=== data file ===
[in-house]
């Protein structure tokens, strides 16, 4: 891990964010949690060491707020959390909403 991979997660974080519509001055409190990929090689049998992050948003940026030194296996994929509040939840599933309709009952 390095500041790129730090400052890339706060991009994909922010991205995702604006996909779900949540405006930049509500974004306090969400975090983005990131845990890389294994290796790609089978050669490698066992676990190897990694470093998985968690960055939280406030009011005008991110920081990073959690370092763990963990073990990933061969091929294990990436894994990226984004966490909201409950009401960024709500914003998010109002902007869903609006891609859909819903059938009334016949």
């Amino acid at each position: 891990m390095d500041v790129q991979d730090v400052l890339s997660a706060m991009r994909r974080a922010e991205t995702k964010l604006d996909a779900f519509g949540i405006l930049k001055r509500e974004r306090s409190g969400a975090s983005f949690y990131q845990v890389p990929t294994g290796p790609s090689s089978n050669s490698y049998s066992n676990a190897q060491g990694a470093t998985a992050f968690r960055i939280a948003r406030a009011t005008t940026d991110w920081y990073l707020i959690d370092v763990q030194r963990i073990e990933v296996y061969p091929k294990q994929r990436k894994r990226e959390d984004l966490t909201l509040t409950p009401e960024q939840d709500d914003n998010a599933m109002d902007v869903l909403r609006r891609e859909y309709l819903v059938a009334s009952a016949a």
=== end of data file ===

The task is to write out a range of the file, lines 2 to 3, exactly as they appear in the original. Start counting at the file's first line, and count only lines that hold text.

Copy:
């Protein structure tokens, strides 16, 4: 891990964010949690060491707020959390909403 991979997660974080519509001055409190990929090689049998992050948003940026030194296996994929509040939840599933309709009952 390095500041790129730090400052890339706060991009994909922010991205995702604006996909779900949540405006930049509500974004306090969400975090983005990131845990890389294994290796790609089978050669490698066992676990190897990694470093998985968690960055939280406030009011005008991110920081990073959690370092763990963990073990990933061969091929294990990436894994990226984004966490909201409950009401960024709500914003998010109002902007869903609006891609859909819903059938009334016949």
């Amino acid at each position: 891990m390095d500041v790129q991979d730090v400052l890339s997660a706060m991009r994909r974080a922010e991205t995702k964010l604006d996909a779900f519509g949540i405006l930049k001055r509500e974004r306090s409190g969400a975090s983005f949690y990131q845990v890389p990929t294994g290796p790609s090689s089978n050669s490698y049998s066992n676990a190897q060491g990694a470093t998985a992050f968690r960055i939280a948003r406030a009011t005008t940026d991110w920081y990073l707020i959690d370092v763990q030194r963990i073990e990933v296996y061969p091929k294990q994929r990436k894994r990226e959390d984004l966490t909201l509040t409950p009401e960024q939840d709500d914003n998010a599933m109002d902007v869903l909403r609006r891609e859909y309709l819903v059938a009334s009952a016949a």